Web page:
“I think as a result we have a record that pairs really incredible cohesion, but also so many different hues and facets that really speak to each songwriter’s personal experience with the Lord, but then also because the Holy Spirit is so much smarter than us, we are all part of one story that is being told,” she says.
Ligertwood says that the album’s intentional-sounding design and structure isn’t “because we got together and had lots of meetings about it.” No, it was because of prayer.
The Holy Spirit
When Awake came out, Ligertwood explained how a song on the album summed up much of Hillsong’s approach. “We have a song written by Ben Hastings and Joel Houston called ‘Upper Room,’ which is about basically inviting the Holy Spirit to make our whole life His upper room,” Ligertwood says.
The reference is to the story in the second chapter of Acts in the New Testament. Jesus had died, been resurrected and before ascending into Heaven, promised that His “Holy Spirit” would soon be made available to His followers. While praying in the upper room of a home, 120 members of the very first Christian church experienced something miraculous: “They saw what seemed to be tongues of fire that separated and came to rest on each of them” (Acts 2:3). God’s spirit descended onto His followers to guide them.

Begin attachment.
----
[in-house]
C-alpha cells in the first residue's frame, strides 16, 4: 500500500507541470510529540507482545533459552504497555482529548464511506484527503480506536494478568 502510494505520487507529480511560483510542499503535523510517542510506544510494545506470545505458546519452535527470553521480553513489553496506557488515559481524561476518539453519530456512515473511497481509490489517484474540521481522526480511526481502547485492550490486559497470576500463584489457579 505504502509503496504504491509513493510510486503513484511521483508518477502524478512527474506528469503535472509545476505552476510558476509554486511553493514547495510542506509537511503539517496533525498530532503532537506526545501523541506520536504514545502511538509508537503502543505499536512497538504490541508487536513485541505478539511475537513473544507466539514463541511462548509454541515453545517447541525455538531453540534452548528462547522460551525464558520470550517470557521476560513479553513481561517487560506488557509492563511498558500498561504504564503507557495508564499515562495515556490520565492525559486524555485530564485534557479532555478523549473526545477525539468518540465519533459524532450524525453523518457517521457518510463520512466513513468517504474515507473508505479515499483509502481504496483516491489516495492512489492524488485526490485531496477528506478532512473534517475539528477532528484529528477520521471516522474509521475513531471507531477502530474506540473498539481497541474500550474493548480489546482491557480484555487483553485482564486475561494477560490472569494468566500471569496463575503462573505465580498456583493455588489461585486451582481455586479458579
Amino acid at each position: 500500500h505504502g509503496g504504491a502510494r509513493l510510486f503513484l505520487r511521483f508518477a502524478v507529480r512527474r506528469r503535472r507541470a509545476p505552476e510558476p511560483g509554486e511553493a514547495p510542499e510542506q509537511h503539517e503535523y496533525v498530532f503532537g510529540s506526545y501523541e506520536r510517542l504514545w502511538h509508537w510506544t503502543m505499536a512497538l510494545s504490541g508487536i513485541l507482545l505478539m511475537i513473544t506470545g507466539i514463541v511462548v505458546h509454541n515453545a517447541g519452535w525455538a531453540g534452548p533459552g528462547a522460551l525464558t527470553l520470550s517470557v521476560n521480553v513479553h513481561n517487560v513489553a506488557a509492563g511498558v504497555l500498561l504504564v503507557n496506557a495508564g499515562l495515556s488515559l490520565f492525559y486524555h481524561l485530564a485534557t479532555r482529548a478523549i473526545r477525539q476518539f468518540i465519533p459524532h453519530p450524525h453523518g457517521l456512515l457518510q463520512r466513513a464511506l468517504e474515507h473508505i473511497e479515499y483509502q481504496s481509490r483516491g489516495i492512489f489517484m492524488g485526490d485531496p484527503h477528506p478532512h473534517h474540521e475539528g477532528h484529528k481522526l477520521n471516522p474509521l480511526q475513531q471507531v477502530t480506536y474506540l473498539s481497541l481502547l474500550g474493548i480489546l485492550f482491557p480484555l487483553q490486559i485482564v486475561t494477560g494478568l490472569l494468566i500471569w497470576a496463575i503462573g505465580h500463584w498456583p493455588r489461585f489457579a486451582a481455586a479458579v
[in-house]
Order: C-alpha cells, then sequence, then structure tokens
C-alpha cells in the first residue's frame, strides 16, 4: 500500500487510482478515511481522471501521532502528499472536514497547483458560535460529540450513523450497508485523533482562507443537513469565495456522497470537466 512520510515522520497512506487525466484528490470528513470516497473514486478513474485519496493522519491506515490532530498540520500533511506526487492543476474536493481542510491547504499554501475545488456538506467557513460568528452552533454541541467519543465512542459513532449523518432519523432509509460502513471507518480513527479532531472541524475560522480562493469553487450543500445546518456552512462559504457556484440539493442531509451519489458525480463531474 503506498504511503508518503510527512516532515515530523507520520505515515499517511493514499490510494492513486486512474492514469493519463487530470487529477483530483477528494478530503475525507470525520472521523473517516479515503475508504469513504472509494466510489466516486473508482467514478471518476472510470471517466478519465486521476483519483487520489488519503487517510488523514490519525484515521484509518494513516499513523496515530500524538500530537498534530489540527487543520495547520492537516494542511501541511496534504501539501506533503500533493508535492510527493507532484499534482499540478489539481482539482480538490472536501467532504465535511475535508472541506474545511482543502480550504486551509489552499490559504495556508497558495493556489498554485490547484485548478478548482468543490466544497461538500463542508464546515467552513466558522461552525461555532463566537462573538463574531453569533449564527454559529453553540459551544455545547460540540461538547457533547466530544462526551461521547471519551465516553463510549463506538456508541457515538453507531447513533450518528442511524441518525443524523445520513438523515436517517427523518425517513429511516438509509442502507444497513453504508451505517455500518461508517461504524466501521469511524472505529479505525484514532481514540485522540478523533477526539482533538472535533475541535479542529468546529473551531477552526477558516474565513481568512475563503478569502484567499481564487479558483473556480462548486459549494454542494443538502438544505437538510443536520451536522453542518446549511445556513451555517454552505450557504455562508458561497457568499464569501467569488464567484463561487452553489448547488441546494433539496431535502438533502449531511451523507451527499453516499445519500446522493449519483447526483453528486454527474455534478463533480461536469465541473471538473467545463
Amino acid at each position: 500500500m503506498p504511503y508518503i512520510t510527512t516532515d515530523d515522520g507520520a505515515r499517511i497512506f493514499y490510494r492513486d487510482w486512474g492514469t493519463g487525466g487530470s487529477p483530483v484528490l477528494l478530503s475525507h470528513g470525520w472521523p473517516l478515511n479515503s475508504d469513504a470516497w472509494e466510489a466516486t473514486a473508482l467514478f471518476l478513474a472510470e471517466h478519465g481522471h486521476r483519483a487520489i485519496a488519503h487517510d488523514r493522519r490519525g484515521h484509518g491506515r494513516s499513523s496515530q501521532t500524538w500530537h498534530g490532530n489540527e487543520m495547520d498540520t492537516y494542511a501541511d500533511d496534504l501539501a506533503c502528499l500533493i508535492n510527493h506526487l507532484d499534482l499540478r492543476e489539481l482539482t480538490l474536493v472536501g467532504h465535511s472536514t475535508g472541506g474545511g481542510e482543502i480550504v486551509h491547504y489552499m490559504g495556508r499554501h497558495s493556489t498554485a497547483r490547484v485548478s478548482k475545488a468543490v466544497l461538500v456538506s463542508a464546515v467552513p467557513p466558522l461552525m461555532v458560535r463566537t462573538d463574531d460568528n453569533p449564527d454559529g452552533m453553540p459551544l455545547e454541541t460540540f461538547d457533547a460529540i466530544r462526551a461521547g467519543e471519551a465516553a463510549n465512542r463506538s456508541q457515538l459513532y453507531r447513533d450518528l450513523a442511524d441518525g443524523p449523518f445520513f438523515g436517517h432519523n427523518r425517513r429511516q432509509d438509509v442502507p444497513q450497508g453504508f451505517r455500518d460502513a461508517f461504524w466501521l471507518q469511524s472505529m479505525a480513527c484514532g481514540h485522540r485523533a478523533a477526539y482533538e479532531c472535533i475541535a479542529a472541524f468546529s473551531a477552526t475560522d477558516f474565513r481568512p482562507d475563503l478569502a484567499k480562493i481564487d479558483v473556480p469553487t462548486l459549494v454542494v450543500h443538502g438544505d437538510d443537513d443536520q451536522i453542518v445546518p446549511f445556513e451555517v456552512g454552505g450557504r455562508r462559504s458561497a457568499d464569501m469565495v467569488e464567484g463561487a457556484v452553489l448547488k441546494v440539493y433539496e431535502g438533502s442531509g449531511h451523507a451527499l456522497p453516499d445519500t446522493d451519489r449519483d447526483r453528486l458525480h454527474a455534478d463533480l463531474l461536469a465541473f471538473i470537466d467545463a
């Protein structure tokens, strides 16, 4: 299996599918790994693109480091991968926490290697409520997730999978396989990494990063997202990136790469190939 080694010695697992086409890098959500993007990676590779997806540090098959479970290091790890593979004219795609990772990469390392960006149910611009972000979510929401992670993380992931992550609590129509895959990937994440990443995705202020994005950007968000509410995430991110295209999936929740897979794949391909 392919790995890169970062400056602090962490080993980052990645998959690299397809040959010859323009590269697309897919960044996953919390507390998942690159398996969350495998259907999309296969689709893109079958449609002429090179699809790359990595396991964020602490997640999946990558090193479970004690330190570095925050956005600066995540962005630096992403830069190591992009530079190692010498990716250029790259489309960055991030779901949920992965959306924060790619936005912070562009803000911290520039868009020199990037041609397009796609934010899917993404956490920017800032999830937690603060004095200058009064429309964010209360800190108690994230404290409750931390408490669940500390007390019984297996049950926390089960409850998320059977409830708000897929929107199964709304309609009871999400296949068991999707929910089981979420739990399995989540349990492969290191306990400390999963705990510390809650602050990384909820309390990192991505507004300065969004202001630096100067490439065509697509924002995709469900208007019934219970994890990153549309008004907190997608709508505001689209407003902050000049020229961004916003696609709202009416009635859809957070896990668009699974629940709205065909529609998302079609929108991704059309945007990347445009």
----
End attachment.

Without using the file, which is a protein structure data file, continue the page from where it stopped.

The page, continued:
This is what Ligertwood and the team want, to be led by God in the direction He wants them to go, not to try to force their faith in the direction they want to go. She says their hope is the album “doesn’t feel like it’s something that’s happening to you; hopefully, it feels like something that is inviting you into a really fresh space with the Lord.”
The same is true of Take Heart (Again). “I’m not trying to write hits, you know?” she says. “I am trying to write honest prayers, that matter and bring God pleasure.”
The Full Picture
From the outside, going from a pop star to a worship leader may seem like an odd career trajectory. But when you take the long view, you see it’s part of a clear narrative: Ligertwood is a part of something much bigger than herself. She wants to be a part of a revival.
“The Holy Spirit uses every form of engagement with Him to awaken us and to restore us and to bring us to our senses … in terms of who He is and what He’s doing on the Earth today,” she says. “And prayer and worship have always been a huge part of revivals across the Earth, over the last few centuries and prior to that.”
As they were putting the album together and the picture they were piecing together became more clear, it awakened something in themselves. They finally started to see what the puzzle actually looked like. They were awaked to the idea that they were doing what Christians had done centuries before—spark a revival.
“We thought what is revival if it’s not people who are awake?” she says. “So it became clear that Awake needed to be the name of the record. So really, it’s one part of a statement that we’re prophesying over the greater Church this year …and beyond.”